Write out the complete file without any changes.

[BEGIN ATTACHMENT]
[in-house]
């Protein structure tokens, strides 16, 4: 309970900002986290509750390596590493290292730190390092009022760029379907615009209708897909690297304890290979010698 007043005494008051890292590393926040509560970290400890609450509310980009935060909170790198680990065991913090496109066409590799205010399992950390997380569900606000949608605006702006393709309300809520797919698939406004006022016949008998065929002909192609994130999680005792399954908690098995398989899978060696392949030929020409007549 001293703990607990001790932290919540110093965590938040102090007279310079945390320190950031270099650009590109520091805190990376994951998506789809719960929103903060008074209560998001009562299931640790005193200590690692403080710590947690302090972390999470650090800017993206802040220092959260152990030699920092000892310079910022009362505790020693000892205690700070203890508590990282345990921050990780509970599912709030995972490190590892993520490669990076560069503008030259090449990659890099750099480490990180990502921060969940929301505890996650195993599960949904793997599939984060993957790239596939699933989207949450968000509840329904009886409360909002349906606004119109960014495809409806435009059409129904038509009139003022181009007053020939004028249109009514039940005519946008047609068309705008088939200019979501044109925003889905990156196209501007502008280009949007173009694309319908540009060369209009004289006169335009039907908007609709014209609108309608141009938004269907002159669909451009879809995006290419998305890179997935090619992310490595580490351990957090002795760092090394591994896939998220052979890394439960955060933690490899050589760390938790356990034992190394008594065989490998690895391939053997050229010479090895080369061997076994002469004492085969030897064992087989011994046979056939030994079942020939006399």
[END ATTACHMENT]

[in-house]
């Protein structure tokens, strides 16, 4: 309970900002986290509750390596590493290292730190390092009022760029379907615009209708897909690297304890290979010698 007043005494008051890292590393926040509560970290400890609450509310980009935060909170790198680990065991913090496109066409590799205010399992950390997380569900606000949608605006702006393709309300809520797919698939406004006022016949008998065929002909192609994130999680005792399954908690098995398989899978060696392949030929020409007549 001293703990607990001790932290919540110093965590938040102090007279310079945390320190950031270099650009590109520091805190990376994951998506789809719960929103903060008074209560998001009562299931640790005193200590690692403080710590947690302090972390999470650090800017993206802040220092959260152990030699920092000892310079910022009362505790020693000892205690700070203890508590990282345990921050990780509970599912709030995972490190590892993520490669990076560069503008030259090449990659890099750099480490990180990502921060969940929301505890996650195993599960949904793997599939984060993957790239596939699933989207949450968000509840329904009886409360909002349906606004119109960014495809409806435009059409129904038509009139003022181009007053020939004028249109009514039940005519946008047609068309705008088939200019979501044109925003889905990156196209501007502008280009949007173009694309319908540009060369209009004289006169335009039907908007609709014209609108309608141009938004269907002159669909451009879809995006290419998305890179997935090619992310490595580490351990957090002795760092090394591994896939998220052979890394439960955060933690490899050589760390938790356990034992190394008594065989490998690895391939053997050229010479090895080369061997076994002469004492085969030897064992087989011994046979056939030994079942020939006399």